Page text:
As members of this community, each of us has a responsibility to serve it in the best way we can. For all of us involved in the health care mission, it is a privilege to care for you and your family as compassionately and effectively as we care for our own.

We will be here when you need us most. We are proud of the professionalism and commitment of our teams who care for our patients and their families. Every hour of every day, in every department throughout the hospital, and in every clinic across our community, we will continue to focus on caring for you and the members of our community who need us most. This is at the heart of our mission as an institution and in the heart of every person who has chosen this career.

Again, we are fully committed to ensuring that our patients and their families continue to receive safe, effective, high-quality, collaborative compassionate care – no matter what.

We promise to be vigilant in our efforts to support, encourage, and inspire our teams to keep patients at the center of all we do, as we honor and celebrate the commitment to service and the deeply personal connections that are the hallmark of our profession.

Signed by UVM Larner College of Medicine clinical department chairs: Dr. Ira M. Bernstein, Obstetrics, Gynecology and Reproductive Sciences; Dr. Kristen K. DeStigter, Radiology; Dr. Lewis R. First, Pediatrics; Dr. Gregory L. Holmes, Neurological Sciences; Dr. Debra G. B. Leonard, Pathology and Laboratory Medicine; Dr. Donald M. Mathews, Anesthesiology; Dr. Claude E. Nichols, III, Orthopaedics and Rehabilitation; Dr. Mitchell C. Norotsky, Surgery; Dr. Polly E. Parsons, Medicine; Dr. Thomas C. Peterson, Family Medicine; Dr. Robert A. Pierattini, Psychiatry.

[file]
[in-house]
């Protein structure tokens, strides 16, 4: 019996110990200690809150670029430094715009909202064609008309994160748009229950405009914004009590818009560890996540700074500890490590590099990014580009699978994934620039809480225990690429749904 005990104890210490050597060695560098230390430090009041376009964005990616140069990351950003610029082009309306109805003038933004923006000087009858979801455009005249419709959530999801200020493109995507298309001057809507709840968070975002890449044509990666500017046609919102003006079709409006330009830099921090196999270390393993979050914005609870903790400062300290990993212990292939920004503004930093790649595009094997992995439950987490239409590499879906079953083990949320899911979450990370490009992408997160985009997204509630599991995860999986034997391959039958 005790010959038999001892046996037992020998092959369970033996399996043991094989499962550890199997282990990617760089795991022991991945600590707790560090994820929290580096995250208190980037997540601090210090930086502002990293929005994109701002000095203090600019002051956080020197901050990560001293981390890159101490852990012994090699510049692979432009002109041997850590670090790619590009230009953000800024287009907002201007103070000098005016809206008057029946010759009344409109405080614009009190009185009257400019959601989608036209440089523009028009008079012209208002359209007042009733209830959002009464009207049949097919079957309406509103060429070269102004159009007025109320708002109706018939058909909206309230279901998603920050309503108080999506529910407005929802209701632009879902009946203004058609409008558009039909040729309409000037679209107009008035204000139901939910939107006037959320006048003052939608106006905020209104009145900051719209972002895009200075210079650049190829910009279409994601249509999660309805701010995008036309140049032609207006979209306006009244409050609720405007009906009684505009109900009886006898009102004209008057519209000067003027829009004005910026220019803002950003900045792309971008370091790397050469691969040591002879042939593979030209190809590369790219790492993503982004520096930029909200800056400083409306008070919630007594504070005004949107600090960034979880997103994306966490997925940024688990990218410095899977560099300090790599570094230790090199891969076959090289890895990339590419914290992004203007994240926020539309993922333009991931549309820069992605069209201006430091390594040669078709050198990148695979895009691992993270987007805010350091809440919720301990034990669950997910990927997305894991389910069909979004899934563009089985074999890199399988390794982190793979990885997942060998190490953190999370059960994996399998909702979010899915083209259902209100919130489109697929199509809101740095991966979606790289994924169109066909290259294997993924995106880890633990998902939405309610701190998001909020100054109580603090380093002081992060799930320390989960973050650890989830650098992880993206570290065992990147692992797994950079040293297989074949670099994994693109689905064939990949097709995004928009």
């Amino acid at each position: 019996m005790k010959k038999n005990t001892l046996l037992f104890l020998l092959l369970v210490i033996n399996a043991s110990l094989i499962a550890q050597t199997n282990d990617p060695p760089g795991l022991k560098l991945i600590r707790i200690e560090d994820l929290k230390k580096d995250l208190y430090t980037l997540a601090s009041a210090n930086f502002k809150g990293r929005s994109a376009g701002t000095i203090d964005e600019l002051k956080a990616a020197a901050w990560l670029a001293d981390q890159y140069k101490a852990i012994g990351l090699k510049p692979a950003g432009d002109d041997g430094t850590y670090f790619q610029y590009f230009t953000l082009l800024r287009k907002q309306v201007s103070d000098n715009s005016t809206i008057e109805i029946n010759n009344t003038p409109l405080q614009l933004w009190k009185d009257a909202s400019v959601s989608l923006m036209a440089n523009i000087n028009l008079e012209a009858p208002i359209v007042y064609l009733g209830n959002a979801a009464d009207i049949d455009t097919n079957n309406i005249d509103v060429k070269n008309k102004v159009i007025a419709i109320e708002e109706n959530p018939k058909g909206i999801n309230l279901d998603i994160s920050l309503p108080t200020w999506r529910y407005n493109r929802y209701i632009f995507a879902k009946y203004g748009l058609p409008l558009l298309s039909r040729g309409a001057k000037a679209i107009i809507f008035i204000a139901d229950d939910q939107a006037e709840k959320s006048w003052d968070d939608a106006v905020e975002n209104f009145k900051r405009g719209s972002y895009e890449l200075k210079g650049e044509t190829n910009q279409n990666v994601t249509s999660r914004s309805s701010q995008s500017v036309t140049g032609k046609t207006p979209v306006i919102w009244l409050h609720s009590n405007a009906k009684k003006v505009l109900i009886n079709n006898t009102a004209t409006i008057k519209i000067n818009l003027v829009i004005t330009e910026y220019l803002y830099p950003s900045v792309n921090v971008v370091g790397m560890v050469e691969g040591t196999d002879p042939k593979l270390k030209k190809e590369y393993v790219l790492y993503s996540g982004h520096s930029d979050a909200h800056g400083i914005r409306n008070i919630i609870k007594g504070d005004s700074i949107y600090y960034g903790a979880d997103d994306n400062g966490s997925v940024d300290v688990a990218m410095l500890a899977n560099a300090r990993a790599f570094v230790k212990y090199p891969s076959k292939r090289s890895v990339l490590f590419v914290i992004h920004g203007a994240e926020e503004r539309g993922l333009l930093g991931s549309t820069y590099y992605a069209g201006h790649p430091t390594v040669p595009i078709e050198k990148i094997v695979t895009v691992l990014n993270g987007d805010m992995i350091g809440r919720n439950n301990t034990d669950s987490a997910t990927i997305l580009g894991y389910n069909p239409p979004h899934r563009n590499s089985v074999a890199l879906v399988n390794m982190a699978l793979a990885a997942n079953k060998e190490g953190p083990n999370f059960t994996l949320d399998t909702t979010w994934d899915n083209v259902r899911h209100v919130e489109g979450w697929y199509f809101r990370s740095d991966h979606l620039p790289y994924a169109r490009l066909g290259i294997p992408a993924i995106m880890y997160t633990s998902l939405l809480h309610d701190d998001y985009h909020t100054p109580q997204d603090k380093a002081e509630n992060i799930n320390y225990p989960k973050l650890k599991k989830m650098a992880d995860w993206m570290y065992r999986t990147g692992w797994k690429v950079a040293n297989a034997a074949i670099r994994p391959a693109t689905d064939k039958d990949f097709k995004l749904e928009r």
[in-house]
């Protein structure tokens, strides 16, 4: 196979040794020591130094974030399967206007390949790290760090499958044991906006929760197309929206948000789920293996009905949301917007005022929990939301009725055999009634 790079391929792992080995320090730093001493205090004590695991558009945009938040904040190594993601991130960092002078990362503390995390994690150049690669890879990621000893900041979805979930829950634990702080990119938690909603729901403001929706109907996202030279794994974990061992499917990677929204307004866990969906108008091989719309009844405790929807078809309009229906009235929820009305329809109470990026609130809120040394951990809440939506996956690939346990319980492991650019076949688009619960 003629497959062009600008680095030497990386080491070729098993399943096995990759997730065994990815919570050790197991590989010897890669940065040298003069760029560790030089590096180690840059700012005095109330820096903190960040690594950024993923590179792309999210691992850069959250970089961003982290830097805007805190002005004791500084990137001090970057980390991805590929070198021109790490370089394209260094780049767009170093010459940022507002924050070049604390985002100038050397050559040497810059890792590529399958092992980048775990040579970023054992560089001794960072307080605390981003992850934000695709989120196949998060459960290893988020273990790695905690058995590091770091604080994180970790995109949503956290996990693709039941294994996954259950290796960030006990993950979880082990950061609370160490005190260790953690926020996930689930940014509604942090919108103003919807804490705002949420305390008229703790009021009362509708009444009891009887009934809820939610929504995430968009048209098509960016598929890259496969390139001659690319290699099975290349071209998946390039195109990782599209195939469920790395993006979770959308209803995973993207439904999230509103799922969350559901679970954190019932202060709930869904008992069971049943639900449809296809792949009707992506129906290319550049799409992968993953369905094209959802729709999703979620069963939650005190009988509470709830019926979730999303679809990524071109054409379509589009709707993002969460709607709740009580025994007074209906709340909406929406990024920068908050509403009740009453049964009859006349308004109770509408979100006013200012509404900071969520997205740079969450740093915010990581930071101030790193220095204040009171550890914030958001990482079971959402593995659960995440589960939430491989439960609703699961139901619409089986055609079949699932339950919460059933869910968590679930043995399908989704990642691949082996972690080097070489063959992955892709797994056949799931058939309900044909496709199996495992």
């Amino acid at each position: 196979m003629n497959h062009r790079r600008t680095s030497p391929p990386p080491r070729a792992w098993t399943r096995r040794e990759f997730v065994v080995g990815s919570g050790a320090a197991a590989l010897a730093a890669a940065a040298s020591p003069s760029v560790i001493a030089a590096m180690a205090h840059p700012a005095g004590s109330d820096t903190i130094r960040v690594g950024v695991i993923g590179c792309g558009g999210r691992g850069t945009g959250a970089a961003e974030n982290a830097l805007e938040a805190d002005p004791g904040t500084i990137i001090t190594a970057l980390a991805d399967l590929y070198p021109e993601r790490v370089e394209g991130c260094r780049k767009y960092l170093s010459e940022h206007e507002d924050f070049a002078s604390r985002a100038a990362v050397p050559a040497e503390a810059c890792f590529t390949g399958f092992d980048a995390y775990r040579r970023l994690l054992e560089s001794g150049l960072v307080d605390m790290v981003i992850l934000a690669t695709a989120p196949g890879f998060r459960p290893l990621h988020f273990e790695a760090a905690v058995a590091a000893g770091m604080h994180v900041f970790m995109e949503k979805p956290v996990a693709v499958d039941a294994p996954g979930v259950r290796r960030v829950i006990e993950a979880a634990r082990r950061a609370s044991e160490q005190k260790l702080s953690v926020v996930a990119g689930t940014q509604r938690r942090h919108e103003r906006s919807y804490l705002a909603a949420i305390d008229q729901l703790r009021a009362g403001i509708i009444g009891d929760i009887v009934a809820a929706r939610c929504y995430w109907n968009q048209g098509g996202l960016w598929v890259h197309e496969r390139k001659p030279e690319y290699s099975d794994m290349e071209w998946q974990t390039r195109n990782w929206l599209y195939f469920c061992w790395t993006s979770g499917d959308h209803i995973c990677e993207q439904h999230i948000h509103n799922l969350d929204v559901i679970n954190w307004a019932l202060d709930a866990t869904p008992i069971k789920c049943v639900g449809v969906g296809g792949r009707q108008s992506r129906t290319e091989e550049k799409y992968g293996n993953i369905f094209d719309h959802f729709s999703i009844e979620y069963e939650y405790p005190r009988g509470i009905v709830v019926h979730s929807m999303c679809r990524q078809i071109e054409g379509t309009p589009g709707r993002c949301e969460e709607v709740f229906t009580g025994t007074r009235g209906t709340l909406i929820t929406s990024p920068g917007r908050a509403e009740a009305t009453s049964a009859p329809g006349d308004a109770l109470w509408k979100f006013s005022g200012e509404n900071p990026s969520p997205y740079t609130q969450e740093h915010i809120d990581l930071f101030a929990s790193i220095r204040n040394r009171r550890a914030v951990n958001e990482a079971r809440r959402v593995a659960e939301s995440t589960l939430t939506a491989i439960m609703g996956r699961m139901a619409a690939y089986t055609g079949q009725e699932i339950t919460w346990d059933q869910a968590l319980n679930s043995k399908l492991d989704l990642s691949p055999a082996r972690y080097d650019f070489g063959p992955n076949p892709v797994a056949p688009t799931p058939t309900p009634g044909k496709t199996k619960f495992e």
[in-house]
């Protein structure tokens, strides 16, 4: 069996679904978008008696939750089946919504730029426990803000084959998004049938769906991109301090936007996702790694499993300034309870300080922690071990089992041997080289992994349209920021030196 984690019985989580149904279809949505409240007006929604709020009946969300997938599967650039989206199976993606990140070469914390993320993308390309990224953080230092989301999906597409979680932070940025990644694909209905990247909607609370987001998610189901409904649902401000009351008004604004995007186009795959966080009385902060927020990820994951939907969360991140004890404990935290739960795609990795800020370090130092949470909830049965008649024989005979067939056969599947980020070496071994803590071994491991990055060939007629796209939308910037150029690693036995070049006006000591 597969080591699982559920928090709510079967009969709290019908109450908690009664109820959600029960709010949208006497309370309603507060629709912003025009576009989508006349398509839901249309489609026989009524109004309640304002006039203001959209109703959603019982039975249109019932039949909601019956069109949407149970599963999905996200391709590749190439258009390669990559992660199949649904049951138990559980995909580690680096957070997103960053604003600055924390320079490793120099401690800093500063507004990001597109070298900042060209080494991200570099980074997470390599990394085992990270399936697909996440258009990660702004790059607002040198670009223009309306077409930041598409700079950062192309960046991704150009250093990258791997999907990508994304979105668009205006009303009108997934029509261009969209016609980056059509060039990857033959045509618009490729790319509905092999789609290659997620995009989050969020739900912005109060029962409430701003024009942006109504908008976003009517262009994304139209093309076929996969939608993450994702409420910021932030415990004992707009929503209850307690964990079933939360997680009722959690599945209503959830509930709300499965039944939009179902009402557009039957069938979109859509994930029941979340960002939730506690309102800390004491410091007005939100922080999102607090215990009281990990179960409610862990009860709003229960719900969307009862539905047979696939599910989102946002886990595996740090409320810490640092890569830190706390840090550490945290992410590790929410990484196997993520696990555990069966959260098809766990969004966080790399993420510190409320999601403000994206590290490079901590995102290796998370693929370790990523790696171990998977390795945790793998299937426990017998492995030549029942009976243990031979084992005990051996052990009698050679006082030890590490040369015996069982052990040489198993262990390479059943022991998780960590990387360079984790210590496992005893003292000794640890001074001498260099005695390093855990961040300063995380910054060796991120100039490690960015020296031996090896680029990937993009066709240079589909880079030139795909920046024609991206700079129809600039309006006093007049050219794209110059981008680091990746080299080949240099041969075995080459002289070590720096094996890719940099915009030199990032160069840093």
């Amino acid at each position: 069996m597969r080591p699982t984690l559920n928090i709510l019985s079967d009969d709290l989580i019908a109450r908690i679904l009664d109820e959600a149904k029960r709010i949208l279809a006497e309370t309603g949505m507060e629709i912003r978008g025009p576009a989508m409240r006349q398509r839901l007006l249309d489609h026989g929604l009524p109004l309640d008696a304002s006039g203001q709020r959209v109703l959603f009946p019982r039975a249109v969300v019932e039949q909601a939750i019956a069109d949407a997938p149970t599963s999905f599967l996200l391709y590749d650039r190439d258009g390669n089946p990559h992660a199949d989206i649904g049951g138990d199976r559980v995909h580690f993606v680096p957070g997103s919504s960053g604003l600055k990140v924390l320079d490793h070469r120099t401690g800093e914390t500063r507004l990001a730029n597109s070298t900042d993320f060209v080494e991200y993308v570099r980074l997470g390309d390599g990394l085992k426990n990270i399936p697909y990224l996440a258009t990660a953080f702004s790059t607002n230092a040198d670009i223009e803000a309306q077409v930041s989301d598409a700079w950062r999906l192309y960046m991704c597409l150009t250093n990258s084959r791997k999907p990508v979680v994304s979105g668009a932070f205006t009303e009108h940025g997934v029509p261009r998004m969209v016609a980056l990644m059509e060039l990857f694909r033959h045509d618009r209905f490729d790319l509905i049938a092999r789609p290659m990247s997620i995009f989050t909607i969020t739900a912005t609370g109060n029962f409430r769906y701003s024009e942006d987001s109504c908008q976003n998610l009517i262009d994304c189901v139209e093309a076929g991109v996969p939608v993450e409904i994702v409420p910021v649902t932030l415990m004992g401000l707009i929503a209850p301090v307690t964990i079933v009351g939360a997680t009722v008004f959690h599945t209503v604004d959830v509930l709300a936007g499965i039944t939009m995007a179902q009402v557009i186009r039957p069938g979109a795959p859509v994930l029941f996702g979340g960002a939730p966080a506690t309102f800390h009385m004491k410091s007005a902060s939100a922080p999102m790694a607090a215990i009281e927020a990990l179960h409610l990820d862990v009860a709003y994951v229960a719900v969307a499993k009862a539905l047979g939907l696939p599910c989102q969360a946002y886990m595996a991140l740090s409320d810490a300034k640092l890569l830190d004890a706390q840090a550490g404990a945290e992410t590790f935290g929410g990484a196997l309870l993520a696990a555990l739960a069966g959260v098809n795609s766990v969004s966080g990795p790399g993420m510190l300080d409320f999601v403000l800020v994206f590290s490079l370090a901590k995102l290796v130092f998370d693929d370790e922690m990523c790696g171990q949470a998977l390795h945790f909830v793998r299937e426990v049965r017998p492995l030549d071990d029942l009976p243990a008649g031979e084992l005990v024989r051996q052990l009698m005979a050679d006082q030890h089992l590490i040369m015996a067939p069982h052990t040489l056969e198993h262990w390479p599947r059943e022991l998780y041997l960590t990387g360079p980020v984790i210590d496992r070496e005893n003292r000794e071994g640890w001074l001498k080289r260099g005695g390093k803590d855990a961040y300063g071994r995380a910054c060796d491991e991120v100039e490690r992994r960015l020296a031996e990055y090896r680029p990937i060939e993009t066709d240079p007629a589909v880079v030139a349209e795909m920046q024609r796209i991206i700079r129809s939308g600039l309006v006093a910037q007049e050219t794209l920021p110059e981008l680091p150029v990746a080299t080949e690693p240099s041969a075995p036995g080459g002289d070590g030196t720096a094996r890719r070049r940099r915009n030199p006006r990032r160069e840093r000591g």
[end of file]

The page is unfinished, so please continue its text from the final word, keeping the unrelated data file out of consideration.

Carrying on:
4 Responses to "UVM physicians pen letter to community"

  1. Jackie Hawks   July 27, 2018 at 1:43 pm

    It doesn’t appear the physicians consider the nurses a part of the “Team” they are referring to.
    I’ve been a support staff member for 26 years at UVMMC and know how committed, compassionate, and caring the nurses are to their patients. The nurses deserve what they are asking for and always seem to be overlooked.

    Reply
    • tedcohen   July 28, 2018 at 4:32 pm

      If someone can help us all figure out what the point of this meandering, pointless (?) “letter to the community” is, please advise soonest.

      The commentary makes an oblique reference, apparently, to the labor standoff between the hospital administration and the nursing staff.